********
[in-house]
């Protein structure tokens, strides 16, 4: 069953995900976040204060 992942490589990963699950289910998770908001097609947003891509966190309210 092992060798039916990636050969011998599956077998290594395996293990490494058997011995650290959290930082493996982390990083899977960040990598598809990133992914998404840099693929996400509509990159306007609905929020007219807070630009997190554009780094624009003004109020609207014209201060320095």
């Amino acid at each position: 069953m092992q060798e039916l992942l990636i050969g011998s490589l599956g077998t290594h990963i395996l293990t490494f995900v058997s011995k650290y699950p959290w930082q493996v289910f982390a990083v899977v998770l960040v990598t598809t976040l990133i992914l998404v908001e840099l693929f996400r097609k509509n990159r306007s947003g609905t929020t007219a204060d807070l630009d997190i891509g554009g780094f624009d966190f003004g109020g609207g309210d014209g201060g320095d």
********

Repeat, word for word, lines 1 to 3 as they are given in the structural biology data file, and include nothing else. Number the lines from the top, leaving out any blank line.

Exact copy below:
[in-house]
């Protein structure tokens, strides 16, 4: 069953995900976040204060 992942490589990963699950289910998770908001097609947003891509966190309210 092992060798039916990636050969011998599956077998290594395996293990490494058997011995650290959290930082493996982390990083899977960040990598598809990133992914998404840099693929996400509509990159306007609905929020007219807070630009997190554009780094624009003004109020609207014209201060320095």
């Amino acid at each position: 069953m092992q060798e039916l992942l990636i050969g011998s490589l599956g077998t290594h990963i395996l293990t490494f995900v058997s011995k650290y699950p959290w930082q493996v289910f982390a990083v899977v998770l960040v990598t598809t976040l990133i992914l998404v908001e840099l693929f996400r097609k509509n990159r306007s947003g609905t929020t007219a204060d807070l630009d997190i891509g554009g780094f624009d966190f003004g109020g609207g309210d014209g201060g320095d």